Change your compatibility meta tag to <meta http-equiv="X-UA-Compatible" content="IE=EmulateIE8" />.

By changing from IE=8 to EmulateIE8 you cause the compatibility mode to respect the DOCTYPE which in turn causes IE to correctly load the font preferences from the CSS file.

Option 2:

Check that the file format your are using is served up in a format that IE can use and understand.

@font-face {
  font-family: 'Bitter';
  font-style: normal;
  font-weight: 400;
  src: url(https://themes.googleusercontent.com/static/fonts/bitter/v4/XexqN1a_o27MhVVdJFKAcA.eot);
  src: local('Bitter-Regular'), url(https://themes.googleusercontent.com/static/fonts/bitter/v4/XexqN1a_o27MhVVdJFKAcA.eot) format('embedded-opentype'), url(https://themes.googleusercontent.com/static/fonts/bitter/v4/SHIcXhdd5RknatSgOzyEkA.woff) format('woff');

The important item to note when looking over this is the file format of the font. Now as far as IE font support goes it is a bit like this:

  • IE8 support for only the .eot format.
  • IE9/10 support for .woff AND .eot formats.

Option 3:

If you are reaching this option here then you are likely dealing with IE's sometimes poor adoption and implementation of web standards Likely what is happening is that IE9 is displaying the page in IE8 mode but also adding in it's own support for the .woff format. On the flip side IE10 is correctly displaying the page in IE8 mode using the file formats that it actually supported. My conclusion is therefore that IE10 is actually correctly displaying the page while IE9 tries to cover up lousy standards support.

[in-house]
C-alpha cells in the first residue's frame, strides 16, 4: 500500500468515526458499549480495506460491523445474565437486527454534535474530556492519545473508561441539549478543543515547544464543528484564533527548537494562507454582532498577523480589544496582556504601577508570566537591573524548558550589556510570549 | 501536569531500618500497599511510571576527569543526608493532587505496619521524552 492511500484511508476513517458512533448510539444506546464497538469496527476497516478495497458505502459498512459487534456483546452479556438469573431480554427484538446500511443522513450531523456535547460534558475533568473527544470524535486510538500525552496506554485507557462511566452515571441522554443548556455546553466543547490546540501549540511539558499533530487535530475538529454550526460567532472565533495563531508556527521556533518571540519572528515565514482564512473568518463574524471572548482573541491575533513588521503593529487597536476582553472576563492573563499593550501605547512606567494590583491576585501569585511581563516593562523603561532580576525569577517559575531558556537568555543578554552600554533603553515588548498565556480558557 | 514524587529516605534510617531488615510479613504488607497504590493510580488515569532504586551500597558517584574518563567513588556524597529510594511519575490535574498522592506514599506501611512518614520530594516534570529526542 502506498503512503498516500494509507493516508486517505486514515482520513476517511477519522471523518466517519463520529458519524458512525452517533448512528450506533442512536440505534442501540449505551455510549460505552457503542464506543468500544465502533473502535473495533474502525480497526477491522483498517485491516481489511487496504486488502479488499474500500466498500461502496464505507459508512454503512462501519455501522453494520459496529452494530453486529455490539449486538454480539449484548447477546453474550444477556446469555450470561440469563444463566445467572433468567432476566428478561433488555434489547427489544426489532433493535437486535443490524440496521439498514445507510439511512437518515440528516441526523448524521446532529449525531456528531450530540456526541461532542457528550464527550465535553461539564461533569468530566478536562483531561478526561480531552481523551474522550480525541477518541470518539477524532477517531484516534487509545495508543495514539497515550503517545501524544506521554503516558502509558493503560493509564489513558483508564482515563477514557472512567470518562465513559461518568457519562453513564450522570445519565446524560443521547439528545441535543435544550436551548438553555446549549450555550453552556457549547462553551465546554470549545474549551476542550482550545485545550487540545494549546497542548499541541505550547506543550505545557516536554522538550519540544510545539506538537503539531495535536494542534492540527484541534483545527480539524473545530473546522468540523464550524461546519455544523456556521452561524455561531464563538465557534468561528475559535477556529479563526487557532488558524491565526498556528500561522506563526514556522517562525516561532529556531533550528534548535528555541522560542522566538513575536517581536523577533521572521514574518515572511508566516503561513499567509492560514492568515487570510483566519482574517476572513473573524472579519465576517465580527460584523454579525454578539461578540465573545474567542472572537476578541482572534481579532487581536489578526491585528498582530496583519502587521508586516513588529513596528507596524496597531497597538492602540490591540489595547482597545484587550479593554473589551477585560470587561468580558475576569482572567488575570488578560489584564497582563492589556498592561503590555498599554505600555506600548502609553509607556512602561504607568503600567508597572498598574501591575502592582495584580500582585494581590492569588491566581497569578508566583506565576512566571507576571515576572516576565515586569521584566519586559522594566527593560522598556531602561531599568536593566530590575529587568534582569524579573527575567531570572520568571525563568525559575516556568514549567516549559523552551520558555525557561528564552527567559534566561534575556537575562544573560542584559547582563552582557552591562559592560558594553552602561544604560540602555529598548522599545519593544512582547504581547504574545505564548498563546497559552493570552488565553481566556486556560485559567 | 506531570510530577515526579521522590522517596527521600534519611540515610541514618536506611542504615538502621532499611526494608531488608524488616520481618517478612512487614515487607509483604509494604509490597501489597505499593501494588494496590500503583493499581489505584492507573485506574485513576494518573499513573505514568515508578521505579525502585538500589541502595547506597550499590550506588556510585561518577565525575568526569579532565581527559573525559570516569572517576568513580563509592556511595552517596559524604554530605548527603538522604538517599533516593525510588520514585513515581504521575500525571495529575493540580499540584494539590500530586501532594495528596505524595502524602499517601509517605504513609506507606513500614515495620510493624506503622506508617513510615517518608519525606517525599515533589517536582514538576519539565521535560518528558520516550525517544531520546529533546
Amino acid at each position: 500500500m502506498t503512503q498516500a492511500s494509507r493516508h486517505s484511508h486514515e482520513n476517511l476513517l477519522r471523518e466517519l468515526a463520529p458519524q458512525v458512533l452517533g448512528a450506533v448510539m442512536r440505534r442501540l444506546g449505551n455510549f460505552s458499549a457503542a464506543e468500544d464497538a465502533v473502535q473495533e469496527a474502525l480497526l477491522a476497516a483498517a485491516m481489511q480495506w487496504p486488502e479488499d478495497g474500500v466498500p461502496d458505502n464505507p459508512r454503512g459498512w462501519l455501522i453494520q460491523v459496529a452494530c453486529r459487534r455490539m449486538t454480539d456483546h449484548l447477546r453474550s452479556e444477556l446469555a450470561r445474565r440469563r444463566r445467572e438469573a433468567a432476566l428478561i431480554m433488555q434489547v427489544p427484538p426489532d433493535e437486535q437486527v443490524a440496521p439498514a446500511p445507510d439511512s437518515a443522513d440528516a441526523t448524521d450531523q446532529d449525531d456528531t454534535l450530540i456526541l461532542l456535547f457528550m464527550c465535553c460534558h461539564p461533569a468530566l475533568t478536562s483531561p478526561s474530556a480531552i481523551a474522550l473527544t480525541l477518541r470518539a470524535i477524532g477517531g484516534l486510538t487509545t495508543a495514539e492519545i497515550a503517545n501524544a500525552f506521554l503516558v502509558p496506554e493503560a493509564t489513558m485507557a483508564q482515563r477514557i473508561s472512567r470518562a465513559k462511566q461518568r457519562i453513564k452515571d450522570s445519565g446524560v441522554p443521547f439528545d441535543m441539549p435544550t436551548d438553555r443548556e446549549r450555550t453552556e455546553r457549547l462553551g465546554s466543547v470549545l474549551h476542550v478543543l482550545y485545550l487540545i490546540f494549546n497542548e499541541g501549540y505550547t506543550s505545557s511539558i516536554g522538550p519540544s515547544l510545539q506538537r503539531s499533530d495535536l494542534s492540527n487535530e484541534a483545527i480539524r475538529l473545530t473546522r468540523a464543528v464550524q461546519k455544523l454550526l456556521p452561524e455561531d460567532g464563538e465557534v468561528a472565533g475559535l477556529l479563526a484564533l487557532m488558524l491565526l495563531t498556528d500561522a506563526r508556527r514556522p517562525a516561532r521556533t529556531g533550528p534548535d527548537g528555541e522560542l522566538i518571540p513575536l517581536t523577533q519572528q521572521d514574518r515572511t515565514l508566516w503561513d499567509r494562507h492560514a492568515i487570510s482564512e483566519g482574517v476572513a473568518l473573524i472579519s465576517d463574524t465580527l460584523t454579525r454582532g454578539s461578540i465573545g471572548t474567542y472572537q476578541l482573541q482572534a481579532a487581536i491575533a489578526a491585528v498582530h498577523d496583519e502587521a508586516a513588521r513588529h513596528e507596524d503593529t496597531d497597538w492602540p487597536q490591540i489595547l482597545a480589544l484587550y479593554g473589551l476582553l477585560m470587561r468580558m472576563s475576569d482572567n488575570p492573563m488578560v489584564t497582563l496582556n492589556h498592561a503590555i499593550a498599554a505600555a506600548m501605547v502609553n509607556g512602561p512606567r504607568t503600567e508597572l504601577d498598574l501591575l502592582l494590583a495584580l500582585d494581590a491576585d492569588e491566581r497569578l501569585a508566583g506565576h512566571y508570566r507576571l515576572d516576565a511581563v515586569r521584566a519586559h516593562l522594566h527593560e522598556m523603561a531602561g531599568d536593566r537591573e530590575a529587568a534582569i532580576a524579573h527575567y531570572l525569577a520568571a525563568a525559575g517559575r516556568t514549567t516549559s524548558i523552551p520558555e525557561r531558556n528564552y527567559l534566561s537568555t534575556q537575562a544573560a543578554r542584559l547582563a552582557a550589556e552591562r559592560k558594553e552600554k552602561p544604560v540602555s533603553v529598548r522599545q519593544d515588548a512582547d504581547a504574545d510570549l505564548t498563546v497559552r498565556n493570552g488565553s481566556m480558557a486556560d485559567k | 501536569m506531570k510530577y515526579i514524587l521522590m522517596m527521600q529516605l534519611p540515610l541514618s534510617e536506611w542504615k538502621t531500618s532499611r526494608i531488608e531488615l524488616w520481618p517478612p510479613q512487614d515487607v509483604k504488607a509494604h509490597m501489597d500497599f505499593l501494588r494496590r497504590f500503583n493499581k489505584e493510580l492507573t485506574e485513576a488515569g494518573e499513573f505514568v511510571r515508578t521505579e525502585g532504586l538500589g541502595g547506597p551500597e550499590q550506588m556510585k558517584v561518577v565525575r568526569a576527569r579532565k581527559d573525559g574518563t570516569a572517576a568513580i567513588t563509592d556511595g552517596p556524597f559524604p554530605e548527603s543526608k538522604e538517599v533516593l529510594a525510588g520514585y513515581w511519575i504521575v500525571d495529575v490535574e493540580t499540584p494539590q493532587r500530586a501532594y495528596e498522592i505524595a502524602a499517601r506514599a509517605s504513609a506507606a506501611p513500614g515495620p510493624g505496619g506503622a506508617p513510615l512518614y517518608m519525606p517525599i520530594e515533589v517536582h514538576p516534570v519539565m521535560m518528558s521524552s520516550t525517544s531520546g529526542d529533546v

One other thought here since you also mentioned in the comments below that it seems to working now, is that possibly Google was mistakenly serving the wrong format since the browser was IE10 but was displaying content in IE8 mode. If that is the case then the "correct" display of IE8 would mean that the .woff file that is acceptable to IE10 is NOT for IE8.

Side Note:

It is this kind of thing that is one of the largest causes of trouble for all web developers. The IE competition points out very poor support and improper implementation but are still at a disadvantage since IE comes preinstalled on a very large percentage of the PCs on the market since most run that particular operating system. This is one very strong argument for the acceptance, implementation, and use of standards and best practices.

I have verified that on IE8 (as opposed to another IE version running in IE8 Document mode) the above HTML does not work (i.e. displays as it does in my IE10 on Windows 8 example) so it would appear that IE10 has an altered version of IE8 document mode that is more accurate.

If your server is apache, you can replace this directive in the by 2 lines on the .htaccess file at the root of your website:

BrowserMatch MSIE best-standards-support
Header set X-UA-Compatible IE=8 env=best-standards-support

With this I have no more problems with Google fonts under IE10 or IE11 even emulating IE8.